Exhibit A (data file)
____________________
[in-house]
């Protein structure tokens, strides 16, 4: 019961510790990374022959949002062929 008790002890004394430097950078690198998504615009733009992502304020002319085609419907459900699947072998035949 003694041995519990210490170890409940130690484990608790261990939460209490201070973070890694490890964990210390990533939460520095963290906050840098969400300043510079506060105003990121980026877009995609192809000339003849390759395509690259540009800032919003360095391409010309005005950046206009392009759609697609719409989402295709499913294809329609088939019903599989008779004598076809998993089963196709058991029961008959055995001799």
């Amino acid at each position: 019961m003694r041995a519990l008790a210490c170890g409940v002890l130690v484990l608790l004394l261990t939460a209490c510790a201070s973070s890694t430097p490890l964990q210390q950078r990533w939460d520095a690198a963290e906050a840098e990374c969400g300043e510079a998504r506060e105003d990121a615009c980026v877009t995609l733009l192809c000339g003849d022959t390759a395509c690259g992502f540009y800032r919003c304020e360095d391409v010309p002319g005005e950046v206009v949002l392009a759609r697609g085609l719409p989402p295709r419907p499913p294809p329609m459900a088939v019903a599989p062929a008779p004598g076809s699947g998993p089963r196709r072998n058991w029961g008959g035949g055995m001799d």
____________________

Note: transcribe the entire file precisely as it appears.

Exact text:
[in-house]
């Protein structure tokens, strides 16, 4: 019961510790990374022959949002062929 008790002890004394430097950078690198998504615009733009992502304020002319085609419907459900699947072998035949 003694041995519990210490170890409940130690484990608790261990939460209490201070973070890694490890964990210390990533939460520095963290906050840098969400300043510079506060105003990121980026877009995609192809000339003849390759395509690259540009800032919003360095391409010309005005950046206009392009759609697609719409989402295709499913294809329609088939019903599989008779004598076809998993089963196709058991029961008959055995001799």
């Amino acid at each position: 019961m003694r041995a519990l008790a210490c170890g409940v002890l130690v484990l608790l004394l261990t939460a209490c510790a201070s973070s890694t430097p490890l964990q210390q950078r990533w939460d520095a690198a963290e906050a840098e990374c969400g300043e510079a998504r506060e105003d990121a615009c980026v877009t995609l733009l192809c000339g003849d022959t390759a395509c690259g992502f540009y800032r919003c304020e360095d391409v010309p002319g005005e950046v206009v949002l392009a759609r697609g085609l719409p989402p295709r419907p499913p294809p329609m459900a088939v019903a599989p062929a008779p004598g076809s699947g998993p089963r196709r072998n058991w029961g008959g035949g055995m001799d």